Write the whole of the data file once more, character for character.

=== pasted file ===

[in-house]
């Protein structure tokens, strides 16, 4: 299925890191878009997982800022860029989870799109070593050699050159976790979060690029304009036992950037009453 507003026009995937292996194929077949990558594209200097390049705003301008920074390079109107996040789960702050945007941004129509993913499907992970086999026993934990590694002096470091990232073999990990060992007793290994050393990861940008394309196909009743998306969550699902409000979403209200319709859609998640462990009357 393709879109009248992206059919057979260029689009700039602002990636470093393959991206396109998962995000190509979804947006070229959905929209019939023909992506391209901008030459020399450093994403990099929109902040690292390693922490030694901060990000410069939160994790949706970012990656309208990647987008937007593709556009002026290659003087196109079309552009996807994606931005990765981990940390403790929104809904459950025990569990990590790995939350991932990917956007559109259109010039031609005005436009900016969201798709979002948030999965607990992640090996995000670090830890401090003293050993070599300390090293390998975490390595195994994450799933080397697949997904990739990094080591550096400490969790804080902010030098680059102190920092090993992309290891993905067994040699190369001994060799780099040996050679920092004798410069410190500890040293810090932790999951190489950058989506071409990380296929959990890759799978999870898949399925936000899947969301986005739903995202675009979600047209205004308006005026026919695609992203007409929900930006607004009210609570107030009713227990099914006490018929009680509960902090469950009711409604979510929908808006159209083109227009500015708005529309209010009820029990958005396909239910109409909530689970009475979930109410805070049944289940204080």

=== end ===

[in-house]
């Protein structure tokens, strides 16, 4: 299925890191878009997982800022860029989870799109070593050699050159976790979060690029304009036992950037009453 507003026009995937292996194929077949990558594209200097390049705003301008920074390079109107996040789960702050945007941004129509993913499907992970086999026993934990590694002096470091990232073999990990060992007793290994050393990861940008394309196909009743998306969550699902409000979403209200319709859609998640462990009357 393709879109009248992206059919057979260029689009700039602002990636470093393959991206396109998962995000190509979804947006070229959905929209019939023909992506391209901008030459020399450093994403990099929109902040690292390693922490030694901060990000410069939160994790949706970012990656309208990647987008937007593709556009002026290659003087196109079309552009996807994606931005990765981990940390403790929104809904459950025990569990990590790995939350991932990917956007559109259109010039031609005005436009900016969201798709979002948030999965607990992640090996995000670090830890401090003293050993070599300390090293390998975490390595195994994450799933080397697949997904990739990094080591550096400490969790804080902010030098680059102190920092090993992309290891993905067994040699190369001994060799780099040996050679920092004798410069410190500890040293810090932790999951190489950058989506071409990380296929959990890759799978999870898949399925936000899947969301986005739903995202675009979600047209205004308006005026026919695609992203007409929900930006607004009210609570107030009713227990099914006490018929009680509960902090469950009711409604979510929908808006159209083109227009500015708005529309209010009820029990958005396909239910109409909530689970009475979930109410805070049944289940204080």